Plausible explanations for the failure of rodent and macaque models to predict the TGN1412-induced CRS have been provided,4,19,45,46 but the failure of conventional PBMC assays to respond to the drug in its soluble form has remained unclear. Based on its lack of ADCC activity47 and the generally poor FcR binding ability of IgG4 in the presence of a huge access of competing high-affinity binders present in culture medium on the one side, and the presence of FcR-positive B cells and monocytes within fresh PBMC preparations on the other, insufficient FcR-mediated crosslinking in PBMC assays compared with lymphoid and other tissues seemed an unlikely explanation for the unresponsiveness of fresh PBMCs, a notion confirmed by the stimulatory activity of the TGN1412 Fab2 fragment (P.S.R., S.B., and T.H., unpublished observations). Our findings show that the CD28 crosslinker TGN1412 has a similar but not identical functional profile compared with the CD3-crosslinker OKT3 and suggest that, in contrast to the latter, it requires preceding cellular interactions to render T cells sensitive to the activating stimulus.

Beyond better understanding TGN1412, our findings have the general implication that resetting PBMCs to lymph node-like activity will improve the predictive value of T cell–directed preclinical assays in general (eg, by providing a better estimate of the effectiveness of antiphlogistic intervention during preclinical studies) and on an individualized or “personalized” level for each potential recipient.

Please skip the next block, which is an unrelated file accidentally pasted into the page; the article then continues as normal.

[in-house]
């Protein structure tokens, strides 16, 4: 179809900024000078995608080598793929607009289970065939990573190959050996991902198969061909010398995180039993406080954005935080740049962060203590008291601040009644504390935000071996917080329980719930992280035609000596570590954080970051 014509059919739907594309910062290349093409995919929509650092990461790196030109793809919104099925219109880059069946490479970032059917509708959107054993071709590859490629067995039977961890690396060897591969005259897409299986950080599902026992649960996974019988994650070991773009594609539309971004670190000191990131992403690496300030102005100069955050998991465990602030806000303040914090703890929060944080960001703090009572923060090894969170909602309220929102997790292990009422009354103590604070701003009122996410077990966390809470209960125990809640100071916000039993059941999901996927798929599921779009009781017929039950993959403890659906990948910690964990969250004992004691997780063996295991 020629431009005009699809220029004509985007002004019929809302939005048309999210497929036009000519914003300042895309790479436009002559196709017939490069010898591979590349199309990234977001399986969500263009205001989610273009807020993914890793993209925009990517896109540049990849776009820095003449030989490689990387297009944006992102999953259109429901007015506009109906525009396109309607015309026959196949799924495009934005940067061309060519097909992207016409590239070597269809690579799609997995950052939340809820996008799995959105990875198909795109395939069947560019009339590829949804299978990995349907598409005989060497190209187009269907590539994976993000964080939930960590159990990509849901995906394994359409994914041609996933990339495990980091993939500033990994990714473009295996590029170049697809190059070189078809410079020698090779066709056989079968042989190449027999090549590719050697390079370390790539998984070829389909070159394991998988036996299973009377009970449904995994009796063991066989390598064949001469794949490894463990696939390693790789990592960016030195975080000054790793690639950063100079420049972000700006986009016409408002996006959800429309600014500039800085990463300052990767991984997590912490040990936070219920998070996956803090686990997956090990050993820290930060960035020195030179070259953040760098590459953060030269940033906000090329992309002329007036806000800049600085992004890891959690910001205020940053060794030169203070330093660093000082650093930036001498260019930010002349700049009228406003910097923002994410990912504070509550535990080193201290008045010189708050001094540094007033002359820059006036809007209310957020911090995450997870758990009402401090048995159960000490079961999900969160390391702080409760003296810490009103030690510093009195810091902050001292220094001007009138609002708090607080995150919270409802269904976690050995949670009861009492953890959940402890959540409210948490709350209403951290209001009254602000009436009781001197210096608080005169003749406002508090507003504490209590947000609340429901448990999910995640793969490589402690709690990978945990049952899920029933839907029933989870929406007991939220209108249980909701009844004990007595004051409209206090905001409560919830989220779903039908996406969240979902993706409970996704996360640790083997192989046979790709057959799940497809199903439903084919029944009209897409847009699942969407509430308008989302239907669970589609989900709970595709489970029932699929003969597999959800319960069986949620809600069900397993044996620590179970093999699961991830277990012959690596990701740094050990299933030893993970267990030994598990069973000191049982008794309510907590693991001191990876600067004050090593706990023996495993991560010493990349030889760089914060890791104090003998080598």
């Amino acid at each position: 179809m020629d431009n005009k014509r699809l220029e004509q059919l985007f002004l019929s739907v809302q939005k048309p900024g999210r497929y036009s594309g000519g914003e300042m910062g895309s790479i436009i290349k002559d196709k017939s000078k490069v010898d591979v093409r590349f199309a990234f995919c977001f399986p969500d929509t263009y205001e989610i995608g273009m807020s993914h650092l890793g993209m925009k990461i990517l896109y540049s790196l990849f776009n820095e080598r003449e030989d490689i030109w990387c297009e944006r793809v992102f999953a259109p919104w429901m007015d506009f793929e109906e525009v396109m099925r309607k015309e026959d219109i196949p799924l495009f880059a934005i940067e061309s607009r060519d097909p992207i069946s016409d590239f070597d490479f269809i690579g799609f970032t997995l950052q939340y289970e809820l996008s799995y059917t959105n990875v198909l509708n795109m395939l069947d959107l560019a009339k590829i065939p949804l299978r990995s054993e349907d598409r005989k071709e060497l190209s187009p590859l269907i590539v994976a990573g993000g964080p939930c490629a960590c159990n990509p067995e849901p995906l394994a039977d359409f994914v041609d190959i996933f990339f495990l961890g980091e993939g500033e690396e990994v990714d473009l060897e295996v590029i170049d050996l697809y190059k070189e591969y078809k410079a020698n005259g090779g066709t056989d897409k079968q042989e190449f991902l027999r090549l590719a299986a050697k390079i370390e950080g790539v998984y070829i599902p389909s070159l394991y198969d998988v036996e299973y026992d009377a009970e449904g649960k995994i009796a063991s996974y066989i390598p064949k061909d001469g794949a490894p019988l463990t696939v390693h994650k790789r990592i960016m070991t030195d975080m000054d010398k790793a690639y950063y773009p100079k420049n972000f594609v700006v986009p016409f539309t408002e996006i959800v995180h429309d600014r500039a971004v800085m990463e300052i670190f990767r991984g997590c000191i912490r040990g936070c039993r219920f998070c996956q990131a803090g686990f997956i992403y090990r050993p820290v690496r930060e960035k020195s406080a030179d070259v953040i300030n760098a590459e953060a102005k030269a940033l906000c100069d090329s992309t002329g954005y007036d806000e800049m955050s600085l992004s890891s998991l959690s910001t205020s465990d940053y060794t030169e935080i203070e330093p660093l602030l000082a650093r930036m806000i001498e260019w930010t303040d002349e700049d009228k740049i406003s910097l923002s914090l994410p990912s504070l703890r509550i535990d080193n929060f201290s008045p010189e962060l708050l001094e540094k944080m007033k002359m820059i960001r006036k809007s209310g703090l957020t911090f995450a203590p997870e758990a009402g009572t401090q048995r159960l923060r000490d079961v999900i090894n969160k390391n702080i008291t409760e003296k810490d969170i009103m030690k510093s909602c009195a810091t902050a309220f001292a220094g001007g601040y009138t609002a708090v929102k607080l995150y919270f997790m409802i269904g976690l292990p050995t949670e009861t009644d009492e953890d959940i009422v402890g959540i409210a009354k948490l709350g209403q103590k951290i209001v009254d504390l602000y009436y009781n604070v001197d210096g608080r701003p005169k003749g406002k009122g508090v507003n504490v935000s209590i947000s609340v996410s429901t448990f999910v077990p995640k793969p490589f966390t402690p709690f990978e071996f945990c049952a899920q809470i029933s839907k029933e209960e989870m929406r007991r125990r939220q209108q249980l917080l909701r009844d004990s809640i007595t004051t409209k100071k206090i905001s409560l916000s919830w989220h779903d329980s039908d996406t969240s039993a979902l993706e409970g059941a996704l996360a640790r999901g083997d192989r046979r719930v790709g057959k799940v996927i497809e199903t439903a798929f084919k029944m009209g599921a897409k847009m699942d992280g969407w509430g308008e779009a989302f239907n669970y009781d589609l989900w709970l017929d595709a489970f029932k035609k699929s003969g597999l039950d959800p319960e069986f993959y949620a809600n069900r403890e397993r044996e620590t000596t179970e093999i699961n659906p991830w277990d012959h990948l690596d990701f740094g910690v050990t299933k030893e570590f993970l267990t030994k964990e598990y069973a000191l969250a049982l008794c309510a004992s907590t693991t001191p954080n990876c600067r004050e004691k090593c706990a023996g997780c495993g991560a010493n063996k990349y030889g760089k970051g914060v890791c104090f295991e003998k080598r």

Contribution: P.S.R. and S.B. prepared the PBMC samples, performed and analyzed the stimulation, stainings, and proliferation assays, and measured cytokines from supernatants; S.-Y.N. performed confocal analysis of human lymph node sections; E.A. performed confocal analysis of human PBMCs; M.B. obtained, stimulated, and measured proliferation of human lymph node cells; I.t.B. provided paired lymph node and PBMC samples; P.S.R. and T.H. designed the experiments and analyzed data; and T.H. designed and directed the study and wrote the report, with input from H.E. and P.S.R.

Conflict-of-interest disclosure: T.H. is a consultant to TheraMab. The remaining authors declare no competing financial interests.

Correspondence: Thomas Hünig, Institute of Virology and Immunobiology, University of Würzburg, Versbacher Strasse 7, 97078, Würzburg, Germany; e-mail: huenig{at}


The authors thank TheraMab for providing TGN1412, H.-G. Rammensee (Tübingen, Germany) for the kind gift of the mAb W6/32 and Tü39; A. Opitz (Clinical Transfusion Medicine, University of Würzburg) for providing peripheral blood samples, and E. Remmerswaal for her help with LN and PBMC paired samples.

This work was supported by Bayerisches Immuntherapie-Netzwerk and Deutsche Forschungsgemeinschaft through SFB581.


  • An Inside Blood analysis of this article appears at the front of this issue.

  • The online version of this article contains a data supplement.

  • The publication costs of this article were defrayed in part by page charge payment. Therefore, and solely to indicate this fact, this article is hereby marked “advertisement” in accordance with 18 USC section 1734.

  • Submitted December 9, 2010.
  • Accepted August 25, 2011.